Estrogen and progesterone receptors in the oviduct during egg transport in cyclic and pregnant rats.

B. Fuentealba, M. Nieto, H. B. Croxatto

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14 Citations (Scopus)


We investigated the temporal relationships between ovum transport and changes in the concentration of nuclear steroid receptors in the oviduct of cyclic and pregnant rats. A lack of parallelism between estrogen and progesterone fluctuations in plasma and their respective nuclear receptor concentrations in the oviduct predominated during egg transport. In pregnant animals, oviductal egg transport took 24 h longer than in nonpregnant animals. In both conditions, transport was initiated while the action of estrogen and progesterone on the oviduct--measured as nuclear receptor accumulation--was decreasing. Three or four days later, depending on whether the animal was pregnant, the eggs entered the uterus shortly after an increase in the nuclear receptor accumulation of both hormones. Treatment with RU486, a progesterone receptor-blocking agent known to cause premature arrival of eggs in the uterus, advanced estrogen receptor accumulation in the oviduct of pregnant rats. These data suggest that the arrival of eggs in the uterus is timed by a transitory increase in nuclear estrogen receptor in the oviduct that does not necessarily reflect a similar change of circulating estradiol. Moreover, in pregnant rats, the onset of this estrogenic action is delayed by a progesterone receptor-mediated effect that hinders nuclear estrogen receptor accumulation.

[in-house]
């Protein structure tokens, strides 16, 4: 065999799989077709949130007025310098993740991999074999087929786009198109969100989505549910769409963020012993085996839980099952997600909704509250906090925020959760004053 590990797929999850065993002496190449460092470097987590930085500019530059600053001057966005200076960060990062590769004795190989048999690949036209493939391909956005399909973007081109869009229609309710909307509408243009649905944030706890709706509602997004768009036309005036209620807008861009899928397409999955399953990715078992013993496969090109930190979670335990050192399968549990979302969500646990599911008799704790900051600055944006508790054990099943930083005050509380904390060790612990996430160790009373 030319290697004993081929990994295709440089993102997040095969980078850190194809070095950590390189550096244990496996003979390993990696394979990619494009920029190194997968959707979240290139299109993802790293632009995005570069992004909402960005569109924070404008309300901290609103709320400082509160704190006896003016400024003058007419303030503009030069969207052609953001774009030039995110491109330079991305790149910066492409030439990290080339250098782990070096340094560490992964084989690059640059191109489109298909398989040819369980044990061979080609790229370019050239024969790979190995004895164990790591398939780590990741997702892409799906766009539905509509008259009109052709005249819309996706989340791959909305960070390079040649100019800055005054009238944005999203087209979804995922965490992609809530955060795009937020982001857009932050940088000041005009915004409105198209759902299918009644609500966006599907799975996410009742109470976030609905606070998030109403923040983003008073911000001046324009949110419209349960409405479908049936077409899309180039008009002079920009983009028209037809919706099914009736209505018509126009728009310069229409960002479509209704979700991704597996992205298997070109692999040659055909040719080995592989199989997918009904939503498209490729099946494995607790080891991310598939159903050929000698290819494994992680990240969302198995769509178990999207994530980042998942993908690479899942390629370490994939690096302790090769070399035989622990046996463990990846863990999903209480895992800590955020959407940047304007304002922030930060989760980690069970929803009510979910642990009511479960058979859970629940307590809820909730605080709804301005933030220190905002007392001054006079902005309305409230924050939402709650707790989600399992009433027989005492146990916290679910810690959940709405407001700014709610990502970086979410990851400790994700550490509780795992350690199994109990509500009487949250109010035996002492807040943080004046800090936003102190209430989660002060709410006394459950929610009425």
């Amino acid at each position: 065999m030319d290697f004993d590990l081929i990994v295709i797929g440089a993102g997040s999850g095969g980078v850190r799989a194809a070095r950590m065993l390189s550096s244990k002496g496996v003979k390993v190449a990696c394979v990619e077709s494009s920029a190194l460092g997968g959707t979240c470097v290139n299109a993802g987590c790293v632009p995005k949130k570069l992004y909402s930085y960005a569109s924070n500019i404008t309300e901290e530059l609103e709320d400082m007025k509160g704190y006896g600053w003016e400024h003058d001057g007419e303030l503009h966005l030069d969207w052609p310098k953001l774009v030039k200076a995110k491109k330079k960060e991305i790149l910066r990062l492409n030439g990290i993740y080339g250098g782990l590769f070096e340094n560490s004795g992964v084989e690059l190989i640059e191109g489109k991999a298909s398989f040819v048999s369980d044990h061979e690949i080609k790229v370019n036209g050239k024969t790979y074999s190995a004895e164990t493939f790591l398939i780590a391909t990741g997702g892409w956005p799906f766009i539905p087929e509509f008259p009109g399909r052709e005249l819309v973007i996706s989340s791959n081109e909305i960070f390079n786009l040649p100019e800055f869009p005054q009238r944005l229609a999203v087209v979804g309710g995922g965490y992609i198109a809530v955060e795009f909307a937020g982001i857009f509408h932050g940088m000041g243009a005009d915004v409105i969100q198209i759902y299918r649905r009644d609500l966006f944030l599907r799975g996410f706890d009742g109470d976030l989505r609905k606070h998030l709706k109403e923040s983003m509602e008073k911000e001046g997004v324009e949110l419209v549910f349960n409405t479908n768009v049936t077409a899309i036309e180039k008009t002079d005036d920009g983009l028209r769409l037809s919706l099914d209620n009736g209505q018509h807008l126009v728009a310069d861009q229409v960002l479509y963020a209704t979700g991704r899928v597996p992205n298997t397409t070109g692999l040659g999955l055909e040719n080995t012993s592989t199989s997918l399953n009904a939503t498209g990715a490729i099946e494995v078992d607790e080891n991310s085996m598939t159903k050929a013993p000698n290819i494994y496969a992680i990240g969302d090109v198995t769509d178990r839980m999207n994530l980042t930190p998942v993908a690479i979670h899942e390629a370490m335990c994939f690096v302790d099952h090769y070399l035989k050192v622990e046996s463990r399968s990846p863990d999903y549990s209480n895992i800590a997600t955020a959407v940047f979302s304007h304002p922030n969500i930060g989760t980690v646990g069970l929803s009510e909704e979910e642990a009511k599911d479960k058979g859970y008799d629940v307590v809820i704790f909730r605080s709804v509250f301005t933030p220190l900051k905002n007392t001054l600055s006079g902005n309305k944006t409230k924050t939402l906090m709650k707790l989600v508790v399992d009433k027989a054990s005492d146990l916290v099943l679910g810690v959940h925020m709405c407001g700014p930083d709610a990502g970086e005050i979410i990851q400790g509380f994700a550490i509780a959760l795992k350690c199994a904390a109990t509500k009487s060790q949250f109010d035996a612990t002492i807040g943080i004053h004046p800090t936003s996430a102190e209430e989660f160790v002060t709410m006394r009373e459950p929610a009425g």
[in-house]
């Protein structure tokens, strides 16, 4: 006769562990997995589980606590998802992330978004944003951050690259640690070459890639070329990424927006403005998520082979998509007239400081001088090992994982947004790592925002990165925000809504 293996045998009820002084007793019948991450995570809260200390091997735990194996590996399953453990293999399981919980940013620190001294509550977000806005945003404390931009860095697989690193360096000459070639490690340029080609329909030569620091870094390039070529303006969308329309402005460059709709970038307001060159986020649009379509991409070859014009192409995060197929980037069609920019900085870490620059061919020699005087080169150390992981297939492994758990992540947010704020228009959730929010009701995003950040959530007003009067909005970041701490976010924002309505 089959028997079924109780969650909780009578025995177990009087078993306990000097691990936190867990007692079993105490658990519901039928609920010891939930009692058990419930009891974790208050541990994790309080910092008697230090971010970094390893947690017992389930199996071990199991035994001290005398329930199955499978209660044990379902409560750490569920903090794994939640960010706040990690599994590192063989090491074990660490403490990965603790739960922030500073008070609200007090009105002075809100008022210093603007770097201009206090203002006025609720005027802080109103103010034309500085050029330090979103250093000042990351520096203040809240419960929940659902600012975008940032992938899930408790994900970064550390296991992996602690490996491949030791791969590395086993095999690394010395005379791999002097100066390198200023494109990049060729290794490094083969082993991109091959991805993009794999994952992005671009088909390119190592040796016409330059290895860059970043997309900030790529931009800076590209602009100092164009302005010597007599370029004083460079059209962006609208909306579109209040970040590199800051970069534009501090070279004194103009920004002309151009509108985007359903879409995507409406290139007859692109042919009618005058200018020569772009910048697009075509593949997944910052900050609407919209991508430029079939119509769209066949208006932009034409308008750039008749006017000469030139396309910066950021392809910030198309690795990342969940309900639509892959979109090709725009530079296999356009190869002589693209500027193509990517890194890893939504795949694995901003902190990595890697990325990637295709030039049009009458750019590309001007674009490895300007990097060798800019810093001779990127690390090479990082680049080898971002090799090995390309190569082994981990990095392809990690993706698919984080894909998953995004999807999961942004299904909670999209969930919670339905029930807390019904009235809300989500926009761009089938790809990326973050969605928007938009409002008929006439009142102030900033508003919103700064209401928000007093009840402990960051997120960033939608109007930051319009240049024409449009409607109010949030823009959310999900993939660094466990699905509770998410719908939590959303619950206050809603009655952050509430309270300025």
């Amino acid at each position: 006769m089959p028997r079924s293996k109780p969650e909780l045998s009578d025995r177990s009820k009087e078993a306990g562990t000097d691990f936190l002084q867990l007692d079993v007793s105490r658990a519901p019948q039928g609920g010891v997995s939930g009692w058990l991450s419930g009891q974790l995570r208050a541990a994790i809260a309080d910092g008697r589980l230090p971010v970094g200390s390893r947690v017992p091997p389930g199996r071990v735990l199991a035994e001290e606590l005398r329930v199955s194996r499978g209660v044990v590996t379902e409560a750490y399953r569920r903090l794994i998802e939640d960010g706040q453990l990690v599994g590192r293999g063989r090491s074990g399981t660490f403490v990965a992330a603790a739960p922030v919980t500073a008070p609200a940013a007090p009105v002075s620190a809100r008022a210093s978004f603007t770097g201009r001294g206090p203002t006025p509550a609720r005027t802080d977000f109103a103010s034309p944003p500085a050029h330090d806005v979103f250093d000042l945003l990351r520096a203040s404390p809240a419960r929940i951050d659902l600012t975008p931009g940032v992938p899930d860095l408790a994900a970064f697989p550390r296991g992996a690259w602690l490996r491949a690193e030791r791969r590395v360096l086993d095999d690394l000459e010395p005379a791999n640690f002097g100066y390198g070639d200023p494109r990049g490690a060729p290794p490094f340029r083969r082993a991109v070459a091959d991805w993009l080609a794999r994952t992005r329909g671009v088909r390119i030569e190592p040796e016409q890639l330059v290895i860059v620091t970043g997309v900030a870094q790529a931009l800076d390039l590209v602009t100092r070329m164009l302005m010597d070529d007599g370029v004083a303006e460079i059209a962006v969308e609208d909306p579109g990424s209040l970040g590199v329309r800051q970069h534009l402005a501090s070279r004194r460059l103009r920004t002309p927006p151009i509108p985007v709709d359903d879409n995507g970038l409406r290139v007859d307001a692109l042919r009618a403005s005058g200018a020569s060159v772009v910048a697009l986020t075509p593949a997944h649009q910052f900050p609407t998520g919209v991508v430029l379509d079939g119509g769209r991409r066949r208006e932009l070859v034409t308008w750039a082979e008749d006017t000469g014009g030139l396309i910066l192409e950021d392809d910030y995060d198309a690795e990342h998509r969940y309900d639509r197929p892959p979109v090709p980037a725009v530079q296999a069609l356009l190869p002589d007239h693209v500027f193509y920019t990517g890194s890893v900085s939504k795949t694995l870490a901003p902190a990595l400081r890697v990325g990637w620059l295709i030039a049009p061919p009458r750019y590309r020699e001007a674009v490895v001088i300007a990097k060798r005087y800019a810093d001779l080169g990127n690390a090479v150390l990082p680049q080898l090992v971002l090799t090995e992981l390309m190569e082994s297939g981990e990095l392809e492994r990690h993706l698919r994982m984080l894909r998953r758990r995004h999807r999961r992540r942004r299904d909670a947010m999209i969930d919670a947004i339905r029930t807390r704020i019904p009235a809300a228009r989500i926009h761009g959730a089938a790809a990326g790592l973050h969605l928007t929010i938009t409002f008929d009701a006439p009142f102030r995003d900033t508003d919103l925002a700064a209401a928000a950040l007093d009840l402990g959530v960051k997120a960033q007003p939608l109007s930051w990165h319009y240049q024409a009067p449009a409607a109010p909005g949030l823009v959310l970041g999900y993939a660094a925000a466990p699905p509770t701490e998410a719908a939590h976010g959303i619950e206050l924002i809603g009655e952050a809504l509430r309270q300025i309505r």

Original languageEnglish
Pages (from-to)751-757
Number of pages7
JournalBiology of Reproduction
Issue number4
Publication statusPublished - Nov 1988

ASJC Scopus subject areas

  • Reproductive Medicine
  • Cell Biology


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